Wednesday, November 24, 2010

Why Republicans won in Tennessee

by guest commentator Mark Rogers

Tuesday’s election results mark the culmination of a gradual shift in political power in Tennessee that began around 1970.  The traditional Democratic Party coalition of urban residents, union members and rural ‘yellow dog’ voters which had withstood 20 years of Republican Governors, a series of popular Republican senators and other challenges seemed to virtually collapse in the face of surging voter anger.

To appreciate the extent of Tuesday’s defeat, it is important to remember that in Tennessee power comes mostly out of the state legislature not the Governor’s Office or from Washington.  Starting in the early 1970s Speakers of the House Ned McWherter and Jimmy Naifeh along with Lt. Governor John Wilder consolidated power in the two chambers of the Legislature in an unprecedented manner.  McWherter and Naifeh both served far longer than any other Speakers of the House while Wilder’s 36 years as Speaker of the Senate and Lt. Governor set a national record.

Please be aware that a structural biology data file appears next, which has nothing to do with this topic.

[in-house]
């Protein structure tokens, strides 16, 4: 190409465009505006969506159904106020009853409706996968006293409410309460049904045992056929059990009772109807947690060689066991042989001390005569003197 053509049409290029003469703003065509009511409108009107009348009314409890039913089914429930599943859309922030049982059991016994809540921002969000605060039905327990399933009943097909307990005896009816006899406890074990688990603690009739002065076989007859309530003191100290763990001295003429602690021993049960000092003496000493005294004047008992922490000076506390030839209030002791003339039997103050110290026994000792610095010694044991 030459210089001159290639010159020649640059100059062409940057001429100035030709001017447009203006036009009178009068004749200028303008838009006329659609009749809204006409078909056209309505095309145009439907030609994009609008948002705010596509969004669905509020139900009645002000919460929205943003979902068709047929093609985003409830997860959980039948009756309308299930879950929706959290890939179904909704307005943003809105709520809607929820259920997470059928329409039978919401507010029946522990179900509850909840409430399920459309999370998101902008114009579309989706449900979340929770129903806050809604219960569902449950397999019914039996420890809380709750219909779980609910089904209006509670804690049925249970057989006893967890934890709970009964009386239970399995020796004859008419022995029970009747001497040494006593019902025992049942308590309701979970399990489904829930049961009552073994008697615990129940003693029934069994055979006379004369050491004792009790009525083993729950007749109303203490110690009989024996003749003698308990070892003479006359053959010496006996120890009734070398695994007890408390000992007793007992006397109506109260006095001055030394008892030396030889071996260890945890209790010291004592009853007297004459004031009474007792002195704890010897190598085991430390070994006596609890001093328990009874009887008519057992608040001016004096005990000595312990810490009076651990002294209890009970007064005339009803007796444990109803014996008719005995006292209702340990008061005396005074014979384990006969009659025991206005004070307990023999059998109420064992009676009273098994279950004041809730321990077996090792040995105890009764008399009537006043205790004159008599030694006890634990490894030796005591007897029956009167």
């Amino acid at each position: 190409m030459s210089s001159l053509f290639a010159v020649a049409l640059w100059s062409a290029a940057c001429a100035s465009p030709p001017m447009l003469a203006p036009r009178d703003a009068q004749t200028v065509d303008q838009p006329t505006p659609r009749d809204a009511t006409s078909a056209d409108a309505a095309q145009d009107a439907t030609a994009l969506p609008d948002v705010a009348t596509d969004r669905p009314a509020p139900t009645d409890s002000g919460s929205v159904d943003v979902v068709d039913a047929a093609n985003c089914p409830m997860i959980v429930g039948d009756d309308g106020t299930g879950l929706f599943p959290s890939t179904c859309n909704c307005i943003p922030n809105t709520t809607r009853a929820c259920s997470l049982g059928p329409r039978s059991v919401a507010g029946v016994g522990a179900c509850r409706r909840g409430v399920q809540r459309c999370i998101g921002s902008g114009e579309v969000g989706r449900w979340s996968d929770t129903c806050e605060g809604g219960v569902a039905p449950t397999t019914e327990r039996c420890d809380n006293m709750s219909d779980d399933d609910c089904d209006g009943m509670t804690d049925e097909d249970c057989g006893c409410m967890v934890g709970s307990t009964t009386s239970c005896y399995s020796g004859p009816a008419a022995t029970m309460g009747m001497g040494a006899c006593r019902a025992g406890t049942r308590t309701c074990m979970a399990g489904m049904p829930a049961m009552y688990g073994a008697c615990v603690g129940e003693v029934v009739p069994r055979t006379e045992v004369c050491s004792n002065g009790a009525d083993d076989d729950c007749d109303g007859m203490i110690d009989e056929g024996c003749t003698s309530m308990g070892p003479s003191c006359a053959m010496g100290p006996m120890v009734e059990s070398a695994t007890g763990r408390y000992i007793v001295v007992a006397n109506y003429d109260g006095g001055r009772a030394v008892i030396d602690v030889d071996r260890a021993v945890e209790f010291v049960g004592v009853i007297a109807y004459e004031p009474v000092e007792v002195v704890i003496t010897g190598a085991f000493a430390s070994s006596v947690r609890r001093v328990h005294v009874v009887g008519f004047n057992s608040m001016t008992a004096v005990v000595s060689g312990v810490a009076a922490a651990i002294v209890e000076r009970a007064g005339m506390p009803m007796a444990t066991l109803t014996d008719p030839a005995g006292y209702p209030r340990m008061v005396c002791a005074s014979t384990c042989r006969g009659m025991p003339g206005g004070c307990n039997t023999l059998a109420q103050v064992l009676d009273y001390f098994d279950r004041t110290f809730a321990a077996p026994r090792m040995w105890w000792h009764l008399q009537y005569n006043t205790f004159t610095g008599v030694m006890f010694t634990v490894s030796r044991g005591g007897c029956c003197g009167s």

By consolidating legislative power in their hands, McWherter, Naifeh and Wilder created a power base that allowed them to control the levers of power despite Republican successes at winning the Governor’s Office.  That, in turn, gave the Democrats access to the vast majority of financial support from lobbyists, which provided the critical resources to continue winning elections.  Control in Nashville also enabled the Democratic machine to use redistricting to prevent Republicans from gaining more seats in the Legislature despite the growing number of Republican voters in the state.